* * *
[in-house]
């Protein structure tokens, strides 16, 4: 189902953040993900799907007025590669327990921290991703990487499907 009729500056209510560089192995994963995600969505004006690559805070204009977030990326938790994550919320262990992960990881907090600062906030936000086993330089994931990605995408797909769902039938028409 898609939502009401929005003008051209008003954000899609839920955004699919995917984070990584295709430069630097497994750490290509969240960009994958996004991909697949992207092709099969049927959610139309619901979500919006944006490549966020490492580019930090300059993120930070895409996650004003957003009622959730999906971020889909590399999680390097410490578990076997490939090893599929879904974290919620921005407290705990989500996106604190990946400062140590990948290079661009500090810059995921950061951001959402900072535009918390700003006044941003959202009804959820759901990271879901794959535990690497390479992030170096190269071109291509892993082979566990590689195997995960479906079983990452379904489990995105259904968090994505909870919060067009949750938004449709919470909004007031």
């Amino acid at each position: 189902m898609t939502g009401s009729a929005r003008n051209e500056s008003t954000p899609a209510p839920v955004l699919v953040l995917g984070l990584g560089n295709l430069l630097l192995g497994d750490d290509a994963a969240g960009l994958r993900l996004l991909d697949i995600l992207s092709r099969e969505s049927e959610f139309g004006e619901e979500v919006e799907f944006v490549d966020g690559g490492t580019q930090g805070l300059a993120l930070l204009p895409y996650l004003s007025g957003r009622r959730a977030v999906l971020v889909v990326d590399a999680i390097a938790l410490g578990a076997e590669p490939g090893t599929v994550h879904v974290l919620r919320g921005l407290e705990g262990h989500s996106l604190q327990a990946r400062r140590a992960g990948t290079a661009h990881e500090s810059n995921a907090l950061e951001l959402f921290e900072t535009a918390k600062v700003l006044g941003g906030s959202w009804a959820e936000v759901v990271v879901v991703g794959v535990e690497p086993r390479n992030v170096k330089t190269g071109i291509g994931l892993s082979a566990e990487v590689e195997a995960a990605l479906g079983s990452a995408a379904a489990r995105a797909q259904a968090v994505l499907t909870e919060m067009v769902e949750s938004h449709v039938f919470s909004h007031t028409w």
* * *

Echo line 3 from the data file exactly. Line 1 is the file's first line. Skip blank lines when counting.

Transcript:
């Amino acid at each position: 189902m898609t939502g009401s009729a929005r003008n051209e500056s008003t954000p899609a209510p839920v955004l699919v953040l995917g984070l990584g560089n295709l430069l630097l192995g497994d750490d290509a994963a969240g960009l994958r993900l996004l991909d697949i995600l992207s092709r099969e969505s049927e959610f139309g004006e619901e979500v919006e799907f944006v490549d966020g690559g490492t580019q930090g805070l300059a993120l930070l204009p895409y996650l004003s007025g957003r009622r959730a977030v999906l971020v889909v990326d590399a999680i390097a938790l410490g578990a076997e590669p490939g090893t599929v994550h879904v974290l919620r919320g921005l407290e705990g262990h989500s996106l604190q327990a990946r400062r140590a992960g990948t290079a661009h990881e500090s810059n995921a907090l950061e951001l959402f921290e900072t535009a918390k600062v700003l006044g941003g906030s959202w009804a959820e936000v759901v990271v879901v991703g794959v535990e690497p086993r390479n992030v170096k330089t190269g071109i291509g994931l892993s082979a566990e990487v590689e195997a995960a990605l479906g079983s990452a995408a379904a489990r995105a797909q259904a968090v994505l499907t909870e919060m067009v769902e949750s938004h449709v039938f919470s909004h007031t028409w």